COLOR – golden, straw, and sienna yellows

NOSE – soft peat, salty sea air, charred meat like steak, oyster shell, lemon, subtle vanilla and caramel and chocolate adding sweetness

TASTE – creamy, almost syrupy, with a strong salted caramel note amidst the peat and the smoke from that seaside grill where the steaks are done charring and the oysters now also getting their time over the fire

FINISH – warm, chocolatey, salty, with peat and smoke, and a subtle peppery tingle lingering

OVERALL – a great beach BBQ with seafood, meat, and some decadent caramel and chocolate desserts

For a whisky dubbed “heavily peated,” it’s certainly very approachable in that regard. I find the Port Charlotte peat salty, and strong in a gentle and inviting way. Certainly not a light peat. But not an overbearing one either.

All in all, this is a full meal in a glass. I’m ready to start with some oysters, raw, grilled or both. Then move on to a juicy steak, perfectly charred at the edges. And cap it off with a gooey, creamy chocolate and caramel dessert treat. All the while the salty sea air fanning the bonfire that’s been nestled into the sandy shore.

Like such an event, there is a sense of cozy comfort and pleasure about this whisky. The ocean wind might occasionally whip up and bring a chill to your cheeks. But you’ve got your warm clothes on and are heated from within by the good food, good whisky, and good company of friends.

Minus the seaside aspect, I’m taken back to an annual Christmas tree chopping event from my childhood. Several families gathered in the snowy forestlands off Highway 50, heading up into the Sierra Nevada Mountains, where one of the families owned the local lumber mill and a swath of land. Another family ran a seafood shop, and there’d be fresh oysters laid out in their half-shells with lemon wedges to chill in the snow. The families who owned wineries brought wine to keep the adults warm. (My parents knew the right people!) The kids had hot chocolate and would roast marshmallows on twigs freshly snapped from the surrounding trees, often assembling the hot gooey marshmallows into s’mores. I remember distinctly that feeling of the snow’s intense chill kept in check by various sources of heat—heavy winter clothing, physically exhausting snowball fights, crackling bonfires, grills, hot chocolate, stolen sips of red wine…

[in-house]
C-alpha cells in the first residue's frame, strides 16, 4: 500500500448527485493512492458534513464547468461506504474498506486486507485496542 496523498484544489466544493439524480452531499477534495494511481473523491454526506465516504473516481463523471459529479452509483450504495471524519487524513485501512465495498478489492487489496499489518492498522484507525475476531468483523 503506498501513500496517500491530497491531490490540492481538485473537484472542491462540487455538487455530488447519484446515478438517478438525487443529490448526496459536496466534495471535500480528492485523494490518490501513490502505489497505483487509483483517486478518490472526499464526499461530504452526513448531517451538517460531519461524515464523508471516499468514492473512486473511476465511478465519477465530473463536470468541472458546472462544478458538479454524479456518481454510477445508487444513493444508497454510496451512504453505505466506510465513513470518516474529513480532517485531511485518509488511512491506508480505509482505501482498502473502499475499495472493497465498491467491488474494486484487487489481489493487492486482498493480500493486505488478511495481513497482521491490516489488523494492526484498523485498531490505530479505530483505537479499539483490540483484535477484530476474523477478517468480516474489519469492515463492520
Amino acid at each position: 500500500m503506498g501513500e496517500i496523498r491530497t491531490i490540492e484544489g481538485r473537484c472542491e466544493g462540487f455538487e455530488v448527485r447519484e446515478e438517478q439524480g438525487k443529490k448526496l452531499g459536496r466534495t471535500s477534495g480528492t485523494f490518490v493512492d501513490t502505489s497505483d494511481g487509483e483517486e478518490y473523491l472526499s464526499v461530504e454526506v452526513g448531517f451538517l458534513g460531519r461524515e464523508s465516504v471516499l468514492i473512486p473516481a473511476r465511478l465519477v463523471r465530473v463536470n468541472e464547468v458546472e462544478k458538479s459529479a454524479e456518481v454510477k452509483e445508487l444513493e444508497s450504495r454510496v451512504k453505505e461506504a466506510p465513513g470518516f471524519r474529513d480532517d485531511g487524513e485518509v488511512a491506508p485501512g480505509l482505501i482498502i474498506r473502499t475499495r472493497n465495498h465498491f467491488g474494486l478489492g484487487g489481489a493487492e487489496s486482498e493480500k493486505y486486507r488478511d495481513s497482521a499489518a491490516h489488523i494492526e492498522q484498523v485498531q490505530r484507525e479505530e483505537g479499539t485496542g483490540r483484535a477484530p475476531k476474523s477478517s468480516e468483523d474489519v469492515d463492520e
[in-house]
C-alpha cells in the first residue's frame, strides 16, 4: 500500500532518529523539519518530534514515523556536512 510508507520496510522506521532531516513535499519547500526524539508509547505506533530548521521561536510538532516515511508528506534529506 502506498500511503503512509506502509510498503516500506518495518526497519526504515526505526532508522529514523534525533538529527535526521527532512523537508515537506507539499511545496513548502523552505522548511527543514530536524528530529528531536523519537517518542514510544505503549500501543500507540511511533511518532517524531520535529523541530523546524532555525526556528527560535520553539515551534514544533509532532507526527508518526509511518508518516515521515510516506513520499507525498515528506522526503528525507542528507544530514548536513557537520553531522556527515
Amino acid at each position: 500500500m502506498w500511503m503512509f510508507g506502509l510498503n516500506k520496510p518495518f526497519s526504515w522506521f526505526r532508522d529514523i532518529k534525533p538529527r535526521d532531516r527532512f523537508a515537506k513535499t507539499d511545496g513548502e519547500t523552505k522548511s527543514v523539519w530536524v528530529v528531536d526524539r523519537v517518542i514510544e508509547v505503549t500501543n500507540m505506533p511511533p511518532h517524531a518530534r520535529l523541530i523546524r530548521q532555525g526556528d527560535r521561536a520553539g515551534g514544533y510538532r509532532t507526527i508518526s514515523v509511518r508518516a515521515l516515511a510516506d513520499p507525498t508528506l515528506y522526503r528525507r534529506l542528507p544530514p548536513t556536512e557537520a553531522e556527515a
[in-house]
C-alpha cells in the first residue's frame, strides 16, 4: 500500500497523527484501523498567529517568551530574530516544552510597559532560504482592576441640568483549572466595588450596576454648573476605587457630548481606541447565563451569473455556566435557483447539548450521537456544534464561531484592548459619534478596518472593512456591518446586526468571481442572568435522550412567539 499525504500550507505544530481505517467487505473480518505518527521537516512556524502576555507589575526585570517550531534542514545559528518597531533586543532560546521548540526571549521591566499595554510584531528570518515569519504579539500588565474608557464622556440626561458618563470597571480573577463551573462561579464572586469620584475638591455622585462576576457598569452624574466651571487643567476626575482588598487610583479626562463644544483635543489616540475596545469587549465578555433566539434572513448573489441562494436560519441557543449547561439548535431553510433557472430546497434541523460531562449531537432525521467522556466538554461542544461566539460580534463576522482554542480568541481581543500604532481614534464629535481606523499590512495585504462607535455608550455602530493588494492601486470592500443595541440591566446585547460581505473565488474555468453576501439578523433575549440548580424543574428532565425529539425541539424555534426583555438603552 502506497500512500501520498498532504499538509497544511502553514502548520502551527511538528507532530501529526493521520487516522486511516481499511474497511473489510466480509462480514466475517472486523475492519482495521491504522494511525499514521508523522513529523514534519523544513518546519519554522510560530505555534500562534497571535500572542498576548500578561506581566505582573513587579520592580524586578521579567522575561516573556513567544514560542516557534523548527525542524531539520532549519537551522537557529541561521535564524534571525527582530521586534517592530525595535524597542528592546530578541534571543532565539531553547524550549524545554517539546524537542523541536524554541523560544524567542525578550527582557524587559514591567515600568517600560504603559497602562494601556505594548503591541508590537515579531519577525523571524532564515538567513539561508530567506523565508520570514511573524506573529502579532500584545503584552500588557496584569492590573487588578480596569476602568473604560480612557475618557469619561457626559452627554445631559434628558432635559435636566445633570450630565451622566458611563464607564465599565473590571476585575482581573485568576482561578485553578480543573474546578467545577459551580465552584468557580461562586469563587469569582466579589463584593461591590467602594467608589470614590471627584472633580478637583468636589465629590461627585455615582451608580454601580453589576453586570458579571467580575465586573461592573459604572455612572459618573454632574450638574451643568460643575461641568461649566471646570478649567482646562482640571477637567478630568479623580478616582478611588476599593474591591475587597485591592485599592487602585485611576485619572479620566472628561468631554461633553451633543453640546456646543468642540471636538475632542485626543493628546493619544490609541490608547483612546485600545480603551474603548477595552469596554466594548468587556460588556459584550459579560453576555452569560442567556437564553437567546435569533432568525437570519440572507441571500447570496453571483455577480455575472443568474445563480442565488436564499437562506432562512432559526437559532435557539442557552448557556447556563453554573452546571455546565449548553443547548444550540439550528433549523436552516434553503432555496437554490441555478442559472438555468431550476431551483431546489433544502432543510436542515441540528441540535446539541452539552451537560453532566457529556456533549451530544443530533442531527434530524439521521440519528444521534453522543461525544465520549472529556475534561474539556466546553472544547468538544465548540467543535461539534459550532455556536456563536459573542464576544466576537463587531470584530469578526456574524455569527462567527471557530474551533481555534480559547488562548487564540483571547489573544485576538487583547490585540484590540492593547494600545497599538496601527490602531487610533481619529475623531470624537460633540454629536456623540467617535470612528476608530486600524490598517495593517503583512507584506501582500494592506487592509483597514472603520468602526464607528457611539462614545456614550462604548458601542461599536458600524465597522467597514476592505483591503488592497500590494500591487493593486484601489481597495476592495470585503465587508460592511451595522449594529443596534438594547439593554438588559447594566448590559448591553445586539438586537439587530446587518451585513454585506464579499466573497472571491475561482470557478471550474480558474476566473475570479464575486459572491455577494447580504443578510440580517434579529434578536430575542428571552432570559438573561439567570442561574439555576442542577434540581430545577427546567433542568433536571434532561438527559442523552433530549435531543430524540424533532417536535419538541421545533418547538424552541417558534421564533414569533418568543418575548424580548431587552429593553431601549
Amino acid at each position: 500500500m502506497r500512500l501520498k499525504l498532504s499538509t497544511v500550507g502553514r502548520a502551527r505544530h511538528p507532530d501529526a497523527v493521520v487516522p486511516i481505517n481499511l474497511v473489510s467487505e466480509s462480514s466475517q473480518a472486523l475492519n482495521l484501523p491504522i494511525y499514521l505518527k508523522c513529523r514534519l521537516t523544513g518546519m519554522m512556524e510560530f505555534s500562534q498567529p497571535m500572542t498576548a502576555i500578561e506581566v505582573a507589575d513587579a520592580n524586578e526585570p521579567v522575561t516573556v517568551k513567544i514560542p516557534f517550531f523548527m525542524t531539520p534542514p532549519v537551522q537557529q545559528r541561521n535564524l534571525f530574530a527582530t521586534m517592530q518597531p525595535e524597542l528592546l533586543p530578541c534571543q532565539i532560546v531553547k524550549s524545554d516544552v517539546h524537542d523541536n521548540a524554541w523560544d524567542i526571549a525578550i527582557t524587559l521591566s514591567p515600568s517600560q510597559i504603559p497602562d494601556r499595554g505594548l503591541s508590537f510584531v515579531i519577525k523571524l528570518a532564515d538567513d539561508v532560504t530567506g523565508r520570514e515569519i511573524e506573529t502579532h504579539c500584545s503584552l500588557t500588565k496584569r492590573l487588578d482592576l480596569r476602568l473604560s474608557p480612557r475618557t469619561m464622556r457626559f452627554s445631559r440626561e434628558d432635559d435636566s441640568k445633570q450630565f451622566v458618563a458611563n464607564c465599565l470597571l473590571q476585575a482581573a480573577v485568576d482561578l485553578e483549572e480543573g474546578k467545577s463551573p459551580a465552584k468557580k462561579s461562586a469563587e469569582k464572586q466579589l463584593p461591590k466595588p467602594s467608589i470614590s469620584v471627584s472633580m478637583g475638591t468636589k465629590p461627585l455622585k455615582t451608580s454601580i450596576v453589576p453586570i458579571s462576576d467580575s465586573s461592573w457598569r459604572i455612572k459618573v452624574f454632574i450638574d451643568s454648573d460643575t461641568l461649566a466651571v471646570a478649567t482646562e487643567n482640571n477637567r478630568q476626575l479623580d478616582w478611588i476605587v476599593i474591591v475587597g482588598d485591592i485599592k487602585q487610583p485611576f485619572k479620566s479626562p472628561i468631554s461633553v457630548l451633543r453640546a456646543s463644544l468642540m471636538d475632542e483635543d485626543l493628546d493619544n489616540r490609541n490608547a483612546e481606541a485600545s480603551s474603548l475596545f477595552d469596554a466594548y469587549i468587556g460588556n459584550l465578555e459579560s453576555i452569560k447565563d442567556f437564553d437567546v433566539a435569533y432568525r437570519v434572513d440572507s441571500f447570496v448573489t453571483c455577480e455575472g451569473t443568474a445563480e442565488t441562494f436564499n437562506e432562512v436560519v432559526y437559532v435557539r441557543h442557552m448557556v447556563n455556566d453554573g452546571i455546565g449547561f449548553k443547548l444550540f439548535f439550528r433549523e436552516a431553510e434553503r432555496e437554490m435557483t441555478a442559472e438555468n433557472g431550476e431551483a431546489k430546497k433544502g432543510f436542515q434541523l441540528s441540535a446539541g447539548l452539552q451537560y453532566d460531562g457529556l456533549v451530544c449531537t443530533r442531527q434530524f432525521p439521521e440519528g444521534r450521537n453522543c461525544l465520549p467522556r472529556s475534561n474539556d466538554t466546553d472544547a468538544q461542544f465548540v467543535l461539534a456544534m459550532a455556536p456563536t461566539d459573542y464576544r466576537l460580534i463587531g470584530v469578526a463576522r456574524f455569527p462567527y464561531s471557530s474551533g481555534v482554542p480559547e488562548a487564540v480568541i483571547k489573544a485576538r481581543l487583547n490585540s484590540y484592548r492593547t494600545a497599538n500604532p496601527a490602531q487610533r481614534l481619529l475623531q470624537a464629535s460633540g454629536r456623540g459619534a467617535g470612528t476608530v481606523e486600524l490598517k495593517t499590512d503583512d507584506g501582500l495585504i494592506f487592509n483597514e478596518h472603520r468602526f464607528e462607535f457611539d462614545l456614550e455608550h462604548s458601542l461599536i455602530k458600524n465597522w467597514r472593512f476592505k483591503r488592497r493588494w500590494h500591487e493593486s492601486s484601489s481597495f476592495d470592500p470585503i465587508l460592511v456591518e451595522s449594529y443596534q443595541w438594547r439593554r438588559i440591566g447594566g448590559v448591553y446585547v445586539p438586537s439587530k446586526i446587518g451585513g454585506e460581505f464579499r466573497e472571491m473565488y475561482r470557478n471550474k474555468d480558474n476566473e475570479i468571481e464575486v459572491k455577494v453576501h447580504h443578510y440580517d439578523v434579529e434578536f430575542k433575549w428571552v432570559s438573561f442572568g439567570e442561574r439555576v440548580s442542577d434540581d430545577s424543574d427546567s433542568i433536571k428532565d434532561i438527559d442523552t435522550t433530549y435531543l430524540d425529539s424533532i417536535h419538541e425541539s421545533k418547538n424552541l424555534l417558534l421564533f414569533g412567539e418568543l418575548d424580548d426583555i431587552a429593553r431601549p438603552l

Move that memory to a chilly, sunny beach and this whisky would take up the red wine’s job.

I’m actually tasting this on a sunny afternoon, made cold by a whipping wind coming in from the Pacific Ocean. So I’ve got my warm coat and cap on to keep the nice heat of this whisky in my belly where it belongs. I can see the San Francisco bay in the distance. When I’m done with this write-up, I suspect I’ll be headed to the seafood joint down the street for some take-out to bring back in time for the sunset and another pour.